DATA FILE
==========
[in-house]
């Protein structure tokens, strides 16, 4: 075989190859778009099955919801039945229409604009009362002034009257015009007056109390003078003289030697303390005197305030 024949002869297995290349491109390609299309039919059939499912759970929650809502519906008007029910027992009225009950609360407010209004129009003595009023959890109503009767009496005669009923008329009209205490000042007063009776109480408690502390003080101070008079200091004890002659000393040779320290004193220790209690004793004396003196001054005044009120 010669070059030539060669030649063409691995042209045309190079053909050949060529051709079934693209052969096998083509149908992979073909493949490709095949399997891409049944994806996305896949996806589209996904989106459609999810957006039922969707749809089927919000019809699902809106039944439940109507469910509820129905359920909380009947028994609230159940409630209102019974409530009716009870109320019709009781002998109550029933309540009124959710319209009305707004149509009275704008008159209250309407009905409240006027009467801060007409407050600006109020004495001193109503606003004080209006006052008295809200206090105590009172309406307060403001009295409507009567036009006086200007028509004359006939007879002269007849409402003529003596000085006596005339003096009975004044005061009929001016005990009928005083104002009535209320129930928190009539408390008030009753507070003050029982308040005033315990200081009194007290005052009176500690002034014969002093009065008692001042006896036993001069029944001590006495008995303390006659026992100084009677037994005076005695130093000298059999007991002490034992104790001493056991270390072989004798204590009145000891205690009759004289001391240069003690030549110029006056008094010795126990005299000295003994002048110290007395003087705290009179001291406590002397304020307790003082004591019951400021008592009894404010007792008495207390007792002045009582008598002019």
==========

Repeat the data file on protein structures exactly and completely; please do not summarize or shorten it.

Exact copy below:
[in-house]
């Protein structure tokens, strides 16, 4: 075989190859778009099955919801039945229409604009009362002034009257015009007056109390003078003289030697303390005197305030 024949002869297995290349491109390609299309039919059939499912759970929650809502519906008007029910027992009225009950609360407010209004129009003595009023959890109503009767009496005669009923008329009209205490000042007063009776109480408690502390003080101070008079200091004890002659000393040779320290004193220790209690004793004396003196001054005044009120 010669070059030539060669030649063409691995042209045309190079053909050949060529051709079934693209052969096998083509149908992979073909493949490709095949399997891409049944994806996305896949996806589209996904989106459609999810957006039922969707749809089927919000019809699902809106039944439940109507469910509820129905359920909380009947028994609230159940409630209102019974409530009716009870109320019709009781002998109550029933309540009124959710319209009305707004149509009275704008008159209250309407009905409240006027009467801060007409407050600006109020004495001193109503606003004080209006006052008295809200206090105590009172309406307060403001009295409507009567036009006086200007028509004359006939007879002269007849409402003529003596000085006596005339003096009975004044005061009929001016005990009928005083104002009535209320129930928190009539408390008030009753507070003050029982308040005033315990200081009194007290005052009176500690002034014969002093009065008692001042006896036993001069029944001590006495008995303390006659026992100084009677037994005076005695130093000298059999007991002490034992104790001493056991270390072989004798204590009145000891205690009759004289001391240069003690030549110029006056008094010795126990005299000295003994002048110290007395003087705290009179001291406590002397304020307790003082004591019951400021008592009894404010007792008495207390007792002045009582008598002019």